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Online Resources

Ephemera Collection

The Ephemera Collection consists of a variety of materials related to the Byzantine and Pre-Columbian cultures and to worldwide gardens and landscapes that provide an alternative, popular cultural perspective on the academic research fields at Dumbarton Oaks.

Moche Iconography

The Moche Archive has formed the basis of a body of scholarly work that, in combination with the archaeological record, advances an understanding of the Moche world, including the rites, rituals, flora, fauna, foodways, and practices of this ancient Peruvian culture.

Manuscripts-on-Microfilm Database

The Dumbarton Oaks Research Library holds almost two thousand microfilm rolls that are reproductions of medieval and early modern manuscripts, the originals of which are held in institutions around the world. This database allows researchers to search for specific manuscripts represented within the collection.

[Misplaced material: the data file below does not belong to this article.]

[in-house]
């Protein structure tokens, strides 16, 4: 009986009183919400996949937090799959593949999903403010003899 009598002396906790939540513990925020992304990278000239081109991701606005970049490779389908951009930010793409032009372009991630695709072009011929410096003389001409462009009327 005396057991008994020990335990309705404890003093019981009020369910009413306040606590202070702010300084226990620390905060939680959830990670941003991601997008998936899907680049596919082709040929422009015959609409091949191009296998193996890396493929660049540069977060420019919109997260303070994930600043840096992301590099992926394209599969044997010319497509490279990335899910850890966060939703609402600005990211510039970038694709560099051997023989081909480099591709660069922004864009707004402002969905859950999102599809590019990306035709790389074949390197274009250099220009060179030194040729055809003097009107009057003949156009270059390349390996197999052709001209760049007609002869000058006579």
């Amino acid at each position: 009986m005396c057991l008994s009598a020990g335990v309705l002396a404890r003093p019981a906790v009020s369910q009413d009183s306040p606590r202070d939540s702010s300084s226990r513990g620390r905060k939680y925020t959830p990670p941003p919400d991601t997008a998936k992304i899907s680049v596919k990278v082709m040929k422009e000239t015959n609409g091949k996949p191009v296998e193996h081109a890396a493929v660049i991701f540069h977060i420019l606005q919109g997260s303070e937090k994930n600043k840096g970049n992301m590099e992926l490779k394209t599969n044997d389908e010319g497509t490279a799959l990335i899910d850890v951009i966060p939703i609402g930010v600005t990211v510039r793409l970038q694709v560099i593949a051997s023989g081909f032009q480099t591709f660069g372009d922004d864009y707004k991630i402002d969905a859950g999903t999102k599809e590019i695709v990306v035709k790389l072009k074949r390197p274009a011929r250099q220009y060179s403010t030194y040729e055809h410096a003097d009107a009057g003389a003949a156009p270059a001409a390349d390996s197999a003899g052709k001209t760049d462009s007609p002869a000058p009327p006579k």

Bliss-Tyler Correspondence

An annotated transcription of the correspondence between Mildred Barnes Bliss, Robert Woods Bliss, Royall Tyler, and Elisina Tyler between 1902 and 1953.

D.C. Water Atlas

A digital atlas of waterways big and small in Washington, D.C., from the eighteenth century to the present. The online atlas provides a clear sense of the relationship in scale between a city block and the course of an entire river, and facilitates visualizing changes over time in layers or phases.

Mapping Cultural Philanthropy

Donors and Cultural Institutions in the Nation’s Capital

The Byzantine Emperors on Coins

One hundred twenty seven Byzantine coins, one for each Byzantine emperor, plus the few usurpers who struck coins are presented in this online exhibition. All the objects have been selected from the Dumbarton Oaks Byzantine Coin Collection in order to present the viewer with a glimpse into one of the largest Byzantine coin collections in the world.

Bookbindings: “Of Making Many Books There Is No End”

This exhibit examines some methods of binding books and some of the broader significance of particular materials and styles.

Maria Sibylla Merian

A contribution to the 25th anniversary of the National Museum of Women in the Arts